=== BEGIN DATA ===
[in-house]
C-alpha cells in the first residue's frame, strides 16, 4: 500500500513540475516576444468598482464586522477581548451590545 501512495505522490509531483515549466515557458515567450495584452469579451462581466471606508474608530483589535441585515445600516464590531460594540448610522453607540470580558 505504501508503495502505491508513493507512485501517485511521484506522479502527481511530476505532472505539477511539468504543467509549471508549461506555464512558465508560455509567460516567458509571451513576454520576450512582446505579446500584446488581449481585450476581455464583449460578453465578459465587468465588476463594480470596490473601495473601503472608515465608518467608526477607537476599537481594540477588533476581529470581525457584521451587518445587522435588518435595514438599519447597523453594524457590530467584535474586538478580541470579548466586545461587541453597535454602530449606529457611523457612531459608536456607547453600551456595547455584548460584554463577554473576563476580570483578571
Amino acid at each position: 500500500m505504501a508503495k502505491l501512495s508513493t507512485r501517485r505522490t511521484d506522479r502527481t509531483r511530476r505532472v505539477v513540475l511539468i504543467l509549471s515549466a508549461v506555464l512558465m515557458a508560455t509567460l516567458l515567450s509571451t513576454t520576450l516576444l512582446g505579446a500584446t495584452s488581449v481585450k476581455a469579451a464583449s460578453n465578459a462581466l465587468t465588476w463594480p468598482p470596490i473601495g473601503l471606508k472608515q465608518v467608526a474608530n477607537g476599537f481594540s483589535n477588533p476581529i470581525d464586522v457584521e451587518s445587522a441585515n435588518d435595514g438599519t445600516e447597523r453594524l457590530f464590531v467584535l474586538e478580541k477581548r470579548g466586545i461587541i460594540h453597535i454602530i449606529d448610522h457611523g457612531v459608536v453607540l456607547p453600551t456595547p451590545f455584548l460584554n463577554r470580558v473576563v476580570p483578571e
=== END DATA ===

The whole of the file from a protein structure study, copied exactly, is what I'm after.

[in-house]
C-alpha cells in the first residue's frame, strides 16, 4: 500500500513540475516576444468598482464586522477581548451590545 501512495505522490509531483515549466515557458515567450495584452469579451462581466471606508474608530483589535441585515445600516464590531460594540448610522453607540470580558 505504501508503495502505491508513493507512485501517485511521484506522479502527481511530476505532472505539477511539468504543467509549471508549461506555464512558465508560455509567460516567458509571451513576454520576450512582446505579446500584446488581449481585450476581455464583449460578453465578459465587468465588476463594480470596490473601495473601503472608515465608518467608526477607537476599537481594540477588533476581529470581525457584521451587518445587522435588518435595514438599519447597523453594524457590530467584535474586538478580541470579548466586545461587541453597535454602530449606529457611523457612531459608536456607547453600551456595547455584548460584554463577554473576563476580570483578571
Amino acid at each position: 500500500m505504501a508503495k502505491l501512495s508513493t507512485r501517485r505522490t511521484d506522479r502527481t509531483r511530476r505532472v505539477v513540475l511539468i504543467l509549471s515549466a508549461v506555464l512558465m515557458a508560455t509567460l516567458l515567450s509571451t513576454t520576450l516576444l512582446g505579446a500584446t495584452s488581449v481585450k476581455a469579451a464583449s460578453n465578459a462581466l465587468t465588476w463594480p468598482p470596490i473601495g473601503l471606508k472608515q465608518v467608526a474608530n477607537g476599537f481594540s483589535n477588533p476581529i470581525d464586522v457584521e451587518s445587522a441585515n435588518d435595514g438599519t445600516e447597523r453594524l457590530f464590531v467584535l474586538e478580541k477581548r470579548g466586545i461587541i460594540h453597535i454602530i449606529d448610522h457611523g457612531v459608536v453607540l456607547p453600551t456595547p451590545f455584548l460584554n463577554r470580558v473576563v476580570p483578571e